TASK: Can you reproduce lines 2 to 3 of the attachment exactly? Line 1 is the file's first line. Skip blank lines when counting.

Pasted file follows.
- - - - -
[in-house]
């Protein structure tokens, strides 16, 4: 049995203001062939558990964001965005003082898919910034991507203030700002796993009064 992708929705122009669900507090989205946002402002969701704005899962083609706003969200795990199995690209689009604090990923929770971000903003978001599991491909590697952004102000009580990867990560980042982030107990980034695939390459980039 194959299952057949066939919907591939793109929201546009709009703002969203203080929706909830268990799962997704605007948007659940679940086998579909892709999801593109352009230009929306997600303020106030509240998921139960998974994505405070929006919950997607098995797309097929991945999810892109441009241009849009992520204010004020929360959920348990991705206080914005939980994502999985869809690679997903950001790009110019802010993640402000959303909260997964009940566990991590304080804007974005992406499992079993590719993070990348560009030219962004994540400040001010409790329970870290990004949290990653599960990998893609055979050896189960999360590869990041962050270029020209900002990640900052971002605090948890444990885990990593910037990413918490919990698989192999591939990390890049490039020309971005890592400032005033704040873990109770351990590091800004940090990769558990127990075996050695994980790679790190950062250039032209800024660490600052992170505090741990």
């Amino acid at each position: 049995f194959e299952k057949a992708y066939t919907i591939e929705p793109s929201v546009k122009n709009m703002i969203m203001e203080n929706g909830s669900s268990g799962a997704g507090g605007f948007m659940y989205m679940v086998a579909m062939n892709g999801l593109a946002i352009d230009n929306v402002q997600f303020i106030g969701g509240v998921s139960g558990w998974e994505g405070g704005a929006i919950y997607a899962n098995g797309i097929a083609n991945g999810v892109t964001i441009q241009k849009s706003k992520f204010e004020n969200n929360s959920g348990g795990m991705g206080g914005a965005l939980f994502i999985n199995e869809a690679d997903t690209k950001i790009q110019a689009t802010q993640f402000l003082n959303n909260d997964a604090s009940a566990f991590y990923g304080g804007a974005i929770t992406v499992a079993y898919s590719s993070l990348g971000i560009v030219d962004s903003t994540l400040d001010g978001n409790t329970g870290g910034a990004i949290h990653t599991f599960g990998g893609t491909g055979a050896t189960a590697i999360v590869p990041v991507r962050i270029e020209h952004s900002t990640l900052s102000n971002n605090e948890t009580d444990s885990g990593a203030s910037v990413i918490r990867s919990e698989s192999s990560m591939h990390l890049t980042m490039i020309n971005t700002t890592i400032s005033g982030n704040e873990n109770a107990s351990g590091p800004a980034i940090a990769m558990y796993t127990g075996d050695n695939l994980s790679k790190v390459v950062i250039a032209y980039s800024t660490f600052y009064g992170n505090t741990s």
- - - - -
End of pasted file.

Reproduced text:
């Protein structure tokens, strides 16, 4: 049995203001062939558990964001965005003082898919910034991507203030700002796993009064 992708929705122009669900507090989205946002402002969701704005899962083609706003969200795990199995690209689009604090990923929770971000903003978001599991491909590697952004102000009580990867990560980042982030107990980034695939390459980039 194959299952057949066939919907591939793109929201546009709009703002969203203080929706909830268990799962997704605007948007659940679940086998579909892709999801593109352009230009929306997600303020106030509240998921139960998974994505405070929006919950997607098995797309097929991945999810892109441009241009849009992520204010004020929360959920348990991705206080914005939980994502999985869809690679997903950001790009110019802010993640402000959303909260997964009940566990991590304080804007974005992406499992079993590719993070990348560009030219962004994540400040001010409790329970870290990004949290990653599960990998893609055979050896189960999360590869990041962050270029020209900002990640900052971002605090948890444990885990990593910037990413918490919990698989192999591939990390890049490039020309971005890592400032005033704040873990109770351990590091800004940090990769558990127990075996050695994980790679790190950062250039032209800024660490600052992170505090741990």
């Amino acid at each position: 049995f194959e299952k057949a992708y066939t919907i591939e929705p793109s929201v546009k122009n709009m703002i969203m203001e203080n929706g909830s669900s268990g799962a997704g507090g605007f948007m659940y989205m679940v086998a579909m062939n892709g999801l593109a946002i352009d230009n929306v402002q997600f303020i106030g969701g509240v998921s139960g558990w998974e994505g405070g704005a929006i919950y997607a899962n098995g797309i097929a083609n991945g999810v892109t964001i441009q241009k849009s706003k992520f204010e004020n969200n929360s959920g348990g795990m991705g206080g914005a965005l939980f994502i999985n199995e869809a690679d997903t690209k950001i790009q110019a689009t802010q993640f402000l003082n959303n909260d997964a604090s009940a566990f991590y990923g304080g804007a974005i929770t992406v499992a079993y898919s590719s993070l990348g971000i560009v030219d962004s903003t994540l400040d001010g978001n409790t329970g870290g910034a990004i949290h990653t599991f599960g990998g893609t491909g055979a050896t189960a590697i999360v590869p990041v991507r962050i270029e020209h952004s900002t990640l900052s102000n971002n605090e948890t009580d444990s885990g990593a203030s910037v990413i918490r990867s919990e698989s192999s990560m591939h990390l890049t980042m490039i020309n971005t700002t890592i400032s005033g982030n704040e873990n109770a107990s351990g590091p800004a980034i940090a990769m558990y796993t127990g075996d050695n695939l994980s790679k790190v390459v950062i250039a032209y980039s800024t660490f600052y009064g992170n505090t741990s």